Julie Ribaudo’s research interests include the impact of relational trauma on parenting, and on infant and child development. She is involved in research examining the role of parental representations and reflective functioning (RF) on the developing parent-child relationship, with a particular interest in attachment-based interventions to promote healthy parent-child relationships. In addition, she is interested in studying the reflective capacity of social workers and other mental health care providers and the impact of the level of clinician RF on client outcomes.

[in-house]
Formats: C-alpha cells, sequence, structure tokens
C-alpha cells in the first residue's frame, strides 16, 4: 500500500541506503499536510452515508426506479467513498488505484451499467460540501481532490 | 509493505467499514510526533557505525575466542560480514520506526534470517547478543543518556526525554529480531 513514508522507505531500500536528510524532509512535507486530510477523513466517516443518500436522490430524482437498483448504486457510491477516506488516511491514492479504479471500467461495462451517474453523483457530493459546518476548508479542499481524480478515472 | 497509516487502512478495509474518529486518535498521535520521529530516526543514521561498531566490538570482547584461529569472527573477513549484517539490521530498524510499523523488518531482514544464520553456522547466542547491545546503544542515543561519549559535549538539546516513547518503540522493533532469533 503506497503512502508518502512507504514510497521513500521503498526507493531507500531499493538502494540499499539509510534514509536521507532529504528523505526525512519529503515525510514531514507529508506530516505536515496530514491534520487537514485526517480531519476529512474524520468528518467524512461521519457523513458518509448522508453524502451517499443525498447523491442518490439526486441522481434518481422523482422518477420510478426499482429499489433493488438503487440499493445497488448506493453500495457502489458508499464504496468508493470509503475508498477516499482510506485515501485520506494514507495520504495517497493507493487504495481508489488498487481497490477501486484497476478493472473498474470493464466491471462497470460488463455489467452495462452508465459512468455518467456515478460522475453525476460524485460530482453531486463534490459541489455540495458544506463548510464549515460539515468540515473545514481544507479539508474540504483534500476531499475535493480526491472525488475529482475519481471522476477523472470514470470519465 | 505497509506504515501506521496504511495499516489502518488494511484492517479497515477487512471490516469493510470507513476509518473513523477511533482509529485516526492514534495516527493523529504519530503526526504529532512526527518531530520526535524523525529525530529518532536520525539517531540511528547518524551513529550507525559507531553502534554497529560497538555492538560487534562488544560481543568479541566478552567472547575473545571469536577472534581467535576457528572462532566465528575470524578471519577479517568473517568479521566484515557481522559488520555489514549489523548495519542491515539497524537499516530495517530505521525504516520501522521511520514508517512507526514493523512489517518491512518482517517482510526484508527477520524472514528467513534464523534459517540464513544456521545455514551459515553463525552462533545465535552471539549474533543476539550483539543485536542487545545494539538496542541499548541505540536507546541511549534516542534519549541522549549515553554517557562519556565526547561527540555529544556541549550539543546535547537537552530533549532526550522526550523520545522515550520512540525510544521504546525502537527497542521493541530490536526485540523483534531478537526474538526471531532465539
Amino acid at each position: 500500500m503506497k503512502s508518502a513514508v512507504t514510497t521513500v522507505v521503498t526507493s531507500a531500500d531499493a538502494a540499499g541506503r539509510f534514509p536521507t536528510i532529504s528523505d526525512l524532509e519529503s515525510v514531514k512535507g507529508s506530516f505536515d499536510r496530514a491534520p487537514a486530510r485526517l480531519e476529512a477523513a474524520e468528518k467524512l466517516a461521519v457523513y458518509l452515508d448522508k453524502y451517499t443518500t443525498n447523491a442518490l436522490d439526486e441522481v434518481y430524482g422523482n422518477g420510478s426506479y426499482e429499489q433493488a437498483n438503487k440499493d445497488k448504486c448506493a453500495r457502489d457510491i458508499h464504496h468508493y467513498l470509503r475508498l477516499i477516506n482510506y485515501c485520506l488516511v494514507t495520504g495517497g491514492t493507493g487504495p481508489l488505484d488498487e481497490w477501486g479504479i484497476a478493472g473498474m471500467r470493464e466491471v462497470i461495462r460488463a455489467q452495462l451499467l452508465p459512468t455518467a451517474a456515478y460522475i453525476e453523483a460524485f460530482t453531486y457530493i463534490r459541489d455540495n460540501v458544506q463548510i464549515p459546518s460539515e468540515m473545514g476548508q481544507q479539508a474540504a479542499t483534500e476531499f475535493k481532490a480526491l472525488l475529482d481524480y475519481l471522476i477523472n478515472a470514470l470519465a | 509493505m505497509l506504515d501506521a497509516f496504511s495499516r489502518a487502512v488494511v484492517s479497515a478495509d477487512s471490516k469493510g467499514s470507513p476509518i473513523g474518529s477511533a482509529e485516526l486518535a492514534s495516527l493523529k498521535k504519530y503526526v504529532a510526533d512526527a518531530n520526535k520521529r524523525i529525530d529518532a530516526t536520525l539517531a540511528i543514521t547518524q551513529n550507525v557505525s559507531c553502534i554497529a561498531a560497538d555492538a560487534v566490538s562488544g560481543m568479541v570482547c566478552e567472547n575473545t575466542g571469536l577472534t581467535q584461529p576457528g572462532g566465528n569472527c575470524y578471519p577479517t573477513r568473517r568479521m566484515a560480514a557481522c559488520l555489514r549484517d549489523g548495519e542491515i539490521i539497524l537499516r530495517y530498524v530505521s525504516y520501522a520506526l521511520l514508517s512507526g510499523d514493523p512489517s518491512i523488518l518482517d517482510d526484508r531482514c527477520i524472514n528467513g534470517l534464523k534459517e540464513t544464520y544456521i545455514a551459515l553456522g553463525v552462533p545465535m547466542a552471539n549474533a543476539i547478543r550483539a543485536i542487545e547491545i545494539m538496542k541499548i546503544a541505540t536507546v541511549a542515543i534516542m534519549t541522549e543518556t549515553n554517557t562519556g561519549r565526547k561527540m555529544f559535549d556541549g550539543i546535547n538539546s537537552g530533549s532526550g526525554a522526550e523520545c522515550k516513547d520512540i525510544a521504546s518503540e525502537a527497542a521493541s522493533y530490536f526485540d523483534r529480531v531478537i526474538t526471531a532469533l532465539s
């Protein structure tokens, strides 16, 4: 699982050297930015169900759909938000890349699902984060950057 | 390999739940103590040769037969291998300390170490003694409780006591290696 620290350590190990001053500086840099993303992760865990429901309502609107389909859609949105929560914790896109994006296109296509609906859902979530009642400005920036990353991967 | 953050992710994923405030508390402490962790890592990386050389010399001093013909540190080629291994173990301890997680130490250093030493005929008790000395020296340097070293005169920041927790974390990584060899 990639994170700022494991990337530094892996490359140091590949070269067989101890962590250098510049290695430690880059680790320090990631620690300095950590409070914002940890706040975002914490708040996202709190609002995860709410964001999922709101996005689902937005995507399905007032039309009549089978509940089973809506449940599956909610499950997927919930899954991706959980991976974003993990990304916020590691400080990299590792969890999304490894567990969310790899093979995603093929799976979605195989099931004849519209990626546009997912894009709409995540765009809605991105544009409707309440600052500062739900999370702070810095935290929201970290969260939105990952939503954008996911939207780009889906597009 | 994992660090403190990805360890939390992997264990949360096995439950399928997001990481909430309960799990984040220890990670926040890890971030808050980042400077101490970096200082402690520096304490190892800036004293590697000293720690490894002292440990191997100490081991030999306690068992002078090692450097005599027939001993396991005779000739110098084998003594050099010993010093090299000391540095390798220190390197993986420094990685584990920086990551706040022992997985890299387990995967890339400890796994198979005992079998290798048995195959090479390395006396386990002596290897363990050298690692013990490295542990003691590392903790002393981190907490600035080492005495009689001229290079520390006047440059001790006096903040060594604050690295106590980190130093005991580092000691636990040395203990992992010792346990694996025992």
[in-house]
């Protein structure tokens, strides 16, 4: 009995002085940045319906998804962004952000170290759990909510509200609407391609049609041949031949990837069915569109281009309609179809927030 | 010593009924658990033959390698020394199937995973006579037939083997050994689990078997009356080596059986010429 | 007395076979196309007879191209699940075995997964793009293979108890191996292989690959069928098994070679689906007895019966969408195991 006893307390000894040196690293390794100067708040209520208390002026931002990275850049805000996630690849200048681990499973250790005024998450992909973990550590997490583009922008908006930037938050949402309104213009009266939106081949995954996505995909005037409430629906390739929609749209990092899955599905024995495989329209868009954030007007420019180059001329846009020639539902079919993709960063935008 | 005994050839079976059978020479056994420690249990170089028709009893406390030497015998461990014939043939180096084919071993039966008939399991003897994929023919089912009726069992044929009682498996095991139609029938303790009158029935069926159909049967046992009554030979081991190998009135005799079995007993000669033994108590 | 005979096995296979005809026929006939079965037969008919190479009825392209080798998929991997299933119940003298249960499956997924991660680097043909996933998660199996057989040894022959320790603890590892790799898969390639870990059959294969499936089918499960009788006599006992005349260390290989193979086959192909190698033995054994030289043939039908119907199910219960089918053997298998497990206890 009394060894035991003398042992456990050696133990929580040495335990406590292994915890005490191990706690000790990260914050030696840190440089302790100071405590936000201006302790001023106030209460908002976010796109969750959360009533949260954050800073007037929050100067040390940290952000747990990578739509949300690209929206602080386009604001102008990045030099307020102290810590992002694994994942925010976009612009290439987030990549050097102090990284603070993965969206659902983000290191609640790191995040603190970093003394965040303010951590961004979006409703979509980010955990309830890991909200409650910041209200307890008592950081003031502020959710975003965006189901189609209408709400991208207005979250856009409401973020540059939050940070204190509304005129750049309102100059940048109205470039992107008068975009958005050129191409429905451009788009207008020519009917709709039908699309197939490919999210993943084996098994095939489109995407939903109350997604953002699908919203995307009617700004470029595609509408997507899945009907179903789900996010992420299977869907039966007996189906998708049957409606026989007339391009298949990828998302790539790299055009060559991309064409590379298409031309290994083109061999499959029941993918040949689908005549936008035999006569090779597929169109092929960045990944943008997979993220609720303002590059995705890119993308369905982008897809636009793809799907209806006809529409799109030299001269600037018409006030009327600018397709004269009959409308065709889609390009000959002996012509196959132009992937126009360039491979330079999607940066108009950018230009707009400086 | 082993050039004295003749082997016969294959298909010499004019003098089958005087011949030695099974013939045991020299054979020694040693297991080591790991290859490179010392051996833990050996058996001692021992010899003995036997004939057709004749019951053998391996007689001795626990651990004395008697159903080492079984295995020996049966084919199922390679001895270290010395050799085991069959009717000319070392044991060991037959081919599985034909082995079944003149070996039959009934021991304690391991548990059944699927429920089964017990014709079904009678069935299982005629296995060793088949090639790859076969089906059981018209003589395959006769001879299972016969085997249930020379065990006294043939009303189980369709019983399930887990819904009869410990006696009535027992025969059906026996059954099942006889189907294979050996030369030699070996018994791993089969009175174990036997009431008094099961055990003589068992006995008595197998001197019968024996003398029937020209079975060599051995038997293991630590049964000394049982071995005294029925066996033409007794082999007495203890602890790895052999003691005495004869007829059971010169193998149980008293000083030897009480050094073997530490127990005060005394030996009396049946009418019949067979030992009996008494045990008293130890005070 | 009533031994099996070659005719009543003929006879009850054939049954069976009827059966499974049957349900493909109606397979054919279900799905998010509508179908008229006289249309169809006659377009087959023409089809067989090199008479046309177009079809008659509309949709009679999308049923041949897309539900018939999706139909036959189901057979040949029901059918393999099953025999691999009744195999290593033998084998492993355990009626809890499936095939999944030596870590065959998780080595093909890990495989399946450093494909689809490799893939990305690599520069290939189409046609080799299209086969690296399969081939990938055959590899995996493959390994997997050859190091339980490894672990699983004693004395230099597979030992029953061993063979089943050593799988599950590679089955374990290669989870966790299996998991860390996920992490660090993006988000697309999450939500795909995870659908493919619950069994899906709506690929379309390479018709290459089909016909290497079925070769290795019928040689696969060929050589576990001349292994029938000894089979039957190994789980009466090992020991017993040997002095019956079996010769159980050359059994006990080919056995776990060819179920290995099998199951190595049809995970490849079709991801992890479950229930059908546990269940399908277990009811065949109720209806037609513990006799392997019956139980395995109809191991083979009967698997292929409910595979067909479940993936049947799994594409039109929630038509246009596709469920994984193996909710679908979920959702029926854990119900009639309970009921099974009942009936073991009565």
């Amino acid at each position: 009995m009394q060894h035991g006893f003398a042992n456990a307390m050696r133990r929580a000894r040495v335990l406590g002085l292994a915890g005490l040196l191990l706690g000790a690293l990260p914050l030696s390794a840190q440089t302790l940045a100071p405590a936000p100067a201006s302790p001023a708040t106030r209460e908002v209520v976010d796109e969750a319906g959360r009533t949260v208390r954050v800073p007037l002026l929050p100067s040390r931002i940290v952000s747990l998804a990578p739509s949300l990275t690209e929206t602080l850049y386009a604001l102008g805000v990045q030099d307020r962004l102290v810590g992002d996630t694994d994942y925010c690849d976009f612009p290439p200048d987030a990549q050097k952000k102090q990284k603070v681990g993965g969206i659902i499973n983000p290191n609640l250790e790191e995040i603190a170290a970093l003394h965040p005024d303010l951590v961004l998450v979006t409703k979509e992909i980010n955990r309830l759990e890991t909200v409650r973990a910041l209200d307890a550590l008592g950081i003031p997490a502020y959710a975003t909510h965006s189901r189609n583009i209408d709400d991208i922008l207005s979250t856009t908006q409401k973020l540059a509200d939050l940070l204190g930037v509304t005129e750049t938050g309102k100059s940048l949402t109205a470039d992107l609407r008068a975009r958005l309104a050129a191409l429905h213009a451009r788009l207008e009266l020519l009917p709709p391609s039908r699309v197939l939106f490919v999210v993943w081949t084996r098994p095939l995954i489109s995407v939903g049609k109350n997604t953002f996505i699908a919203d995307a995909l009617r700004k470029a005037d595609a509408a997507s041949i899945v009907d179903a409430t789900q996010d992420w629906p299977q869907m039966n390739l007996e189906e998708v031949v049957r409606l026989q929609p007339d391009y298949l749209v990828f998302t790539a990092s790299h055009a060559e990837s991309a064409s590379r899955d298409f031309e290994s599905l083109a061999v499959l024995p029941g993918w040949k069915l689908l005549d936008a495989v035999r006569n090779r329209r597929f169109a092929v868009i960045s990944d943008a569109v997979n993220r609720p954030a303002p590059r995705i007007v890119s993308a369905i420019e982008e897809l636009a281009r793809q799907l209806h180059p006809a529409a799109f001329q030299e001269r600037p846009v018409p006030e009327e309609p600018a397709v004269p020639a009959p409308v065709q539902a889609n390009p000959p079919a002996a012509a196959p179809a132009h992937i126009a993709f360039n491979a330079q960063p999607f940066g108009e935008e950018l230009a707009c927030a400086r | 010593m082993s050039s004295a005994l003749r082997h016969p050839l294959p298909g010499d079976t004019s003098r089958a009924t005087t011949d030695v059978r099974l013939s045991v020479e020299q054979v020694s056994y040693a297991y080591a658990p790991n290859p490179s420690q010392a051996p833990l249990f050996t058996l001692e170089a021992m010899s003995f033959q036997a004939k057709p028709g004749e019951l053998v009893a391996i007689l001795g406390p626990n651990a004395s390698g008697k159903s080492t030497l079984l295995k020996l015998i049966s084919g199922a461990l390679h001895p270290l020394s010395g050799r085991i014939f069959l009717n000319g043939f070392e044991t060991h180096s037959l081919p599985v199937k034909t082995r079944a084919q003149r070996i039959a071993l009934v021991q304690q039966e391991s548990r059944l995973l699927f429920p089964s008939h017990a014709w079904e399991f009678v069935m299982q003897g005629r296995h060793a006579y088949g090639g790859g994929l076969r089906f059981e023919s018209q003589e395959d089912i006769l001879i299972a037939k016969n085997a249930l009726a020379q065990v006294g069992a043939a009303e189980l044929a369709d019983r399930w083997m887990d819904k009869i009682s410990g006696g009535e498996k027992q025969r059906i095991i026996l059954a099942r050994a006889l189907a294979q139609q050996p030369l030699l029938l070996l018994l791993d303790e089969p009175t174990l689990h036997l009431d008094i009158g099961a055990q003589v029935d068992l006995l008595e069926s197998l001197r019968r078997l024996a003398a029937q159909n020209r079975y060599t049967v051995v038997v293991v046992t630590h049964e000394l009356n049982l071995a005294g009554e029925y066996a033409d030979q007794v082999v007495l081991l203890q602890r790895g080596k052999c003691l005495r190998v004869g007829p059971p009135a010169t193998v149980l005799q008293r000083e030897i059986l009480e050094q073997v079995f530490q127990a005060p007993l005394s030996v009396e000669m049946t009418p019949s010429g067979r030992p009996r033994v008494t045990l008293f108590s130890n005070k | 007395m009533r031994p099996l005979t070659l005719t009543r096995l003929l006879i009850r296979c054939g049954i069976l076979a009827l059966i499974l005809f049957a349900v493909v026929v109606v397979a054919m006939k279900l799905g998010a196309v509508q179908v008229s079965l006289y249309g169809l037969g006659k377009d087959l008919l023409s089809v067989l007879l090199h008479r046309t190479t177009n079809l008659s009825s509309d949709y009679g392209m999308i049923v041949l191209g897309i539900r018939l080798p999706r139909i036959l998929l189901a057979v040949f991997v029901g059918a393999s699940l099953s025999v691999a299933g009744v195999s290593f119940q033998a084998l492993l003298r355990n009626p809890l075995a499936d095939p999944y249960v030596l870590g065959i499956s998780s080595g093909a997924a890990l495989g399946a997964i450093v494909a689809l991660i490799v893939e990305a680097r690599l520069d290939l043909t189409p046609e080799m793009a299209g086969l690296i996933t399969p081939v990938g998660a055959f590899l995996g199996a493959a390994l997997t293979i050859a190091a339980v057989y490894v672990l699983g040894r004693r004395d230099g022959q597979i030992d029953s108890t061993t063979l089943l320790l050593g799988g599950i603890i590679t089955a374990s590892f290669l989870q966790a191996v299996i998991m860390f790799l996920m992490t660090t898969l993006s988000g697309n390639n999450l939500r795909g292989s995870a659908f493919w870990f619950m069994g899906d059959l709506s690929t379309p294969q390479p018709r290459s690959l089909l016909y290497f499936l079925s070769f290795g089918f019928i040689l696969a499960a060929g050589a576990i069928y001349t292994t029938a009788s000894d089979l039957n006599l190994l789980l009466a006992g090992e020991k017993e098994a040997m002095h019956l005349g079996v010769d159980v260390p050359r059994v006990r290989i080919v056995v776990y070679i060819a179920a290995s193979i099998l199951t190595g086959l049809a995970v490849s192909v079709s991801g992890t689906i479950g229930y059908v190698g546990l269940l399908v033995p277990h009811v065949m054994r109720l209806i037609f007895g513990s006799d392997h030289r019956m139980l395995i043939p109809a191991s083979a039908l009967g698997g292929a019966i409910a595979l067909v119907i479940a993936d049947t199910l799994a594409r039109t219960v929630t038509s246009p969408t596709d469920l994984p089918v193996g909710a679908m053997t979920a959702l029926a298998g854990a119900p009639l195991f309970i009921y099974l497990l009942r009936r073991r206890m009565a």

Her work focuses on prevention and intervention with parents and their infants and young children. She has practiced in a wide range of community-based programs, including community mental health, education, and child welfare. As an Endorsed Infant Mental Health Specialist, she provided support to teachers and caregivers of challenging infants, toddlers and children; and assessment and treatment of abused and/or neglected infants, toddlers and young children in foster care or adoption. Her work also included psychotherapy with adults to resolve issues of depression, anxiety and childhood trauma. Ribaudo continues to provide clinical/reflective supervision and is involved in research and service delivery with the Women's Mental Health and Infants Programs through the Department of Psychiatry at U-M. She is a Clinical Associate Professor of Social Work at the University of Michigan.